Long drawn sense of victim-hood behind land woes in Nandi
Godfrey K Sang
| Jun 29th 2019 | 3 min read
It is a well-known historical fact that the Nandi lost much of their land through adverse dispossession.
From that unscrupulous inception ensued an unbroken sense of injury, injustice and a pervading sense of victimhood that endures to this day. When Governor Stephen Sang ran for office against former Cabinet Minister Henry Kosgey, his campaigns reflected the heightened social consciousness over economic injustice and victimhood.
Sang effectively used that to puncture Kosgey’s candidature by associating him with land problems facing the Nandi, Kosgey being a large landowner.
Kosgey was just 32 when he came into office. He had begun feathering his nest long before Governor Sang was born, acquiring prime property from departing settlers and consolidating diverse holdings from various quarters into a substantial conglomerate. Realising Kosgey’s Achilles heel was his large land holdings and inevitable murmurs that attend wealthy politicians, Sang made Kosgey the victim of his own success.
Months after he came to office, Sang vowed that he would go after ‘grabbed land’ in his county. This was to be known as the Second Nandi Hills Declaration, after the first one of July 27, 1969 which got then Tinderet MP Jean-Marie Seroney and his friend Joseph Mitei into deep trouble. Both declarations were about land and coming on the 50th anniversary of the first, it is yet evidence that the land question in Nandi remains overtly sensitive and still unresolved.
At stake is the tea industry. Much of the tea industry in Nandi began after the post-war boom in tea demand that saw the moneyed men of London form syndicates to acquire land and plant tea. At independence, some Europeans who chose to remain, like the Mayers of Nandi Hills, sold their holdings to fellow Europeans who consolidated them into substantial production zones.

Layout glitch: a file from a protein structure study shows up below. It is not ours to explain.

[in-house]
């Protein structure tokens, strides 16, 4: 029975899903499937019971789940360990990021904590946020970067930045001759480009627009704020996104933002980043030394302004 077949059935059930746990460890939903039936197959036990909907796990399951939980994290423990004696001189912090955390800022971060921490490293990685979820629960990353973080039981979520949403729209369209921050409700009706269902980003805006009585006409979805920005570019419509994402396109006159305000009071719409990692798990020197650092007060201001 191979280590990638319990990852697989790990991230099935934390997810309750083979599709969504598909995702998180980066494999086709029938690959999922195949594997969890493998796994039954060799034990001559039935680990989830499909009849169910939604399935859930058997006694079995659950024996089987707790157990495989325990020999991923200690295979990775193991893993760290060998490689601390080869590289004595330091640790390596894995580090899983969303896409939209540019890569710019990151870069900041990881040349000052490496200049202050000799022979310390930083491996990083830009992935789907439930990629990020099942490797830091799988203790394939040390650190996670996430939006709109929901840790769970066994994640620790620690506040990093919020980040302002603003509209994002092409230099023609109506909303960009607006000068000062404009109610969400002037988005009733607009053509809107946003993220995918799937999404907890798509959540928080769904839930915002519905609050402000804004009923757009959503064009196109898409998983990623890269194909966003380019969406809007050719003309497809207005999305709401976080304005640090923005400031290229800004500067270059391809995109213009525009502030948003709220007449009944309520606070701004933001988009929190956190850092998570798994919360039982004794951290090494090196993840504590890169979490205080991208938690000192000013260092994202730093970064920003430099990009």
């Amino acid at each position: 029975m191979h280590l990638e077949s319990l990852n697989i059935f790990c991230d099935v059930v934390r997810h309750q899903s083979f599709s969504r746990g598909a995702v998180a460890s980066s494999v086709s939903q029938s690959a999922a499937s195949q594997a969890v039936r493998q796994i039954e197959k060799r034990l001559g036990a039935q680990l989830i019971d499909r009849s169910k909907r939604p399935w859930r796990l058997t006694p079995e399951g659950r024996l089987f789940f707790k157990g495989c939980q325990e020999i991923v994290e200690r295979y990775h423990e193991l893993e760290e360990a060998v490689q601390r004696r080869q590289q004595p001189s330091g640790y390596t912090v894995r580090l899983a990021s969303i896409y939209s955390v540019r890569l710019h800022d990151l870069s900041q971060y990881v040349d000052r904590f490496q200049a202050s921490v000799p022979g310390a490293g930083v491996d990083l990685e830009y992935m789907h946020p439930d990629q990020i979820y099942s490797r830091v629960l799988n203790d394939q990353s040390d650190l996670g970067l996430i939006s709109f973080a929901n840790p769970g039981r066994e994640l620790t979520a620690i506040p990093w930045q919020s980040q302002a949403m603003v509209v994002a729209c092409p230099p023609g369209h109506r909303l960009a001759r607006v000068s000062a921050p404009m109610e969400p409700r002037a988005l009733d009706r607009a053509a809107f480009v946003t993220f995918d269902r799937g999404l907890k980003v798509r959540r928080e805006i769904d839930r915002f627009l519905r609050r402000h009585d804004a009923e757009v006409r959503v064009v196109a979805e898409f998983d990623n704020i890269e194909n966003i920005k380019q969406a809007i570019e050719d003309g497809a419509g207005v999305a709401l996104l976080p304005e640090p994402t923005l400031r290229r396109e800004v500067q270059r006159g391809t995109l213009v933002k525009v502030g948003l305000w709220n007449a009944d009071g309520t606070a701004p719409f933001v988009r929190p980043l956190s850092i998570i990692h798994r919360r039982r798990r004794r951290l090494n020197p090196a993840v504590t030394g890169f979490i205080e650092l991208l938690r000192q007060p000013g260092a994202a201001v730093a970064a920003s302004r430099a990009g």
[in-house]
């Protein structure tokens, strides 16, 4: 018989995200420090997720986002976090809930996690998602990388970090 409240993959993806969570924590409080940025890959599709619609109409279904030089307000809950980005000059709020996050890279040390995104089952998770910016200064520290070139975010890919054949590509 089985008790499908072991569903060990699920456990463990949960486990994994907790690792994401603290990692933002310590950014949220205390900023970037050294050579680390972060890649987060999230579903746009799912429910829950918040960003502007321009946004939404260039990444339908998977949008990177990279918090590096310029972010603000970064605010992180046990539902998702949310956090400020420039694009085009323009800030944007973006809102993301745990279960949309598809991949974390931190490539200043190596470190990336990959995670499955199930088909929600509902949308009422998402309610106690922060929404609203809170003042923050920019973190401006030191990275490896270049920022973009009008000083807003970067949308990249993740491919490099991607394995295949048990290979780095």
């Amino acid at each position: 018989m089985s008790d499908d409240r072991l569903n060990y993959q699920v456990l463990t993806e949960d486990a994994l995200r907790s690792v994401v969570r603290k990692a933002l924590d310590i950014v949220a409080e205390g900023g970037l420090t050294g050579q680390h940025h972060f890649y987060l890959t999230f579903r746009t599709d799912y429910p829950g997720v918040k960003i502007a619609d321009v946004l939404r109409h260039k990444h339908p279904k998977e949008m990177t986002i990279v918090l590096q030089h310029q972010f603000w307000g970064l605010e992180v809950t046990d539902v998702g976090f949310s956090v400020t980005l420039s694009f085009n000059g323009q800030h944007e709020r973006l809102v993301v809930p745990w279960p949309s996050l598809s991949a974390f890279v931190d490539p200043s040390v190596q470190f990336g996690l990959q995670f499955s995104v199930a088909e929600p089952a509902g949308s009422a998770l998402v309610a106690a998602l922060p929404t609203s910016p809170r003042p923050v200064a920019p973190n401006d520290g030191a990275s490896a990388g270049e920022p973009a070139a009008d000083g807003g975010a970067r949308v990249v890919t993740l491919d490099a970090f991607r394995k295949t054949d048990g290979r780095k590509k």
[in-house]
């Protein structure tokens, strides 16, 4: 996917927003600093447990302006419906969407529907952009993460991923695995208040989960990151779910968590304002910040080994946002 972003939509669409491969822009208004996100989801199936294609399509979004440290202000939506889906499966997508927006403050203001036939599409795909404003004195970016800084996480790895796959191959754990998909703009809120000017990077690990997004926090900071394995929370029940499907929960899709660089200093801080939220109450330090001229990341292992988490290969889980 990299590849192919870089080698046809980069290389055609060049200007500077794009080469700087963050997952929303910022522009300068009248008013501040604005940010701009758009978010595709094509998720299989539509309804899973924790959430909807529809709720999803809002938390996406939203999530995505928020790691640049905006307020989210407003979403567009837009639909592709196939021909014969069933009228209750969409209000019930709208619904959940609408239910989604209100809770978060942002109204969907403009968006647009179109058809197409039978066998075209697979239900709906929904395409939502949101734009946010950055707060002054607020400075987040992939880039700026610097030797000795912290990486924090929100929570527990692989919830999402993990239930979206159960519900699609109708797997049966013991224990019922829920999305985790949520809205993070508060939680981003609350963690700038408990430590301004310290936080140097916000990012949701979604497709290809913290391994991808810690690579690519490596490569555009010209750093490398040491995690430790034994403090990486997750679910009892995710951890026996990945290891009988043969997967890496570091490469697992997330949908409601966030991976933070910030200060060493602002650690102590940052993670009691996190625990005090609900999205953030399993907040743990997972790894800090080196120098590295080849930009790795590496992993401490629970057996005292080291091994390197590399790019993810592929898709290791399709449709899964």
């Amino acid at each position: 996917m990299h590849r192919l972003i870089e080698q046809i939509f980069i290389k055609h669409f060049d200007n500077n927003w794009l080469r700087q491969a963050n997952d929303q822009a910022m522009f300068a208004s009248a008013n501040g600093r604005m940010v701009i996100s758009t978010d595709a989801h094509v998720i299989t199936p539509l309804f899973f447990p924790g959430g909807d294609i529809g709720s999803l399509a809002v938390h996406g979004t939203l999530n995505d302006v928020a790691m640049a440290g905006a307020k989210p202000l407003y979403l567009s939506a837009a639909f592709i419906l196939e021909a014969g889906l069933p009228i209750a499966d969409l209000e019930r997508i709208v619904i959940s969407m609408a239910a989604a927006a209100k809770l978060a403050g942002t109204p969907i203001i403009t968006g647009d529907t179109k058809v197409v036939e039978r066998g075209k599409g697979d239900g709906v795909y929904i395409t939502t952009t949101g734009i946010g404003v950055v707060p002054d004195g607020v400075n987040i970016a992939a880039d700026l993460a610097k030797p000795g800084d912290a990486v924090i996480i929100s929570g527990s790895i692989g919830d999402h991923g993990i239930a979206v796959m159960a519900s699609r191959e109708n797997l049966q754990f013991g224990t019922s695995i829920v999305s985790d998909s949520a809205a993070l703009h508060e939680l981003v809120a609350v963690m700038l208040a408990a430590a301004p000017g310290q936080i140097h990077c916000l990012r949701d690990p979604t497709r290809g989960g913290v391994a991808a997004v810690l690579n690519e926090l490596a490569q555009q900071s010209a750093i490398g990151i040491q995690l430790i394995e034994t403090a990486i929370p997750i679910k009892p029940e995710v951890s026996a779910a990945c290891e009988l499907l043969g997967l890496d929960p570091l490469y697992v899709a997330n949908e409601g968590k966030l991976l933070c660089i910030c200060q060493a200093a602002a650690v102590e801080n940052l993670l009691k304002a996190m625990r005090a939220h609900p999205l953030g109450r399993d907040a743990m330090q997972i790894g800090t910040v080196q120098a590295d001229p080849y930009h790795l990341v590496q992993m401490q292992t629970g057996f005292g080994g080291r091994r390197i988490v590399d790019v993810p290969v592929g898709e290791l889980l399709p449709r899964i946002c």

The specific land which Sang and Kosgey are spatting about, Kibwari Tea Estate, once belonged to Graham Boswell and his wife Erica. In 1979, Boswell designated a portion of his land, some four acres, to build a cattle dip for the community, most of whom were squatters on his vast estate.
Boswell died in February 1988 and Erica sold Kibwari to a consortium led by Henry Kosgey in 1992. She retired to Limuru where she died in 1996. The new owners rescinded the portion that had been granted to the community as a cattle dip, choosing to plant tea over the land. This became a festering wound over the years and which formed the bulk of the presentation that the Nandi County Government made before the National Land Commission (NLC). The matter was settled in favour of the community but just before implementation, the matter went to court.
Why did the government react with such vigour against Sang? Other governors have done the same -- probably even worse -- demolishing prime property, sometimes in disregard of court orders.
In short, Sang’s move was viewed as having the potential to spiral out of control, leading to an invasion of the vast tea holdings, most of which are still in the hands of foreign multi-nationals.
Understanding the sensitivities of the tea sector which is a leading exchange earner, it could have had broader ramifications on the economy. Besides, Sang had earlier called for a review of the Kisumu-Nandi boundaries on the Nyando valley, an area that has seen sporadic often bloody inter-ethnic conflict.
The Keteng incident therefore provided the perfect excuse to silence him. But it could all be a band-aid solution as the wound continues to fester, and which, left untreated, may have serious social and political ramifications in future.
-The writer is a researcher. [email protected]?
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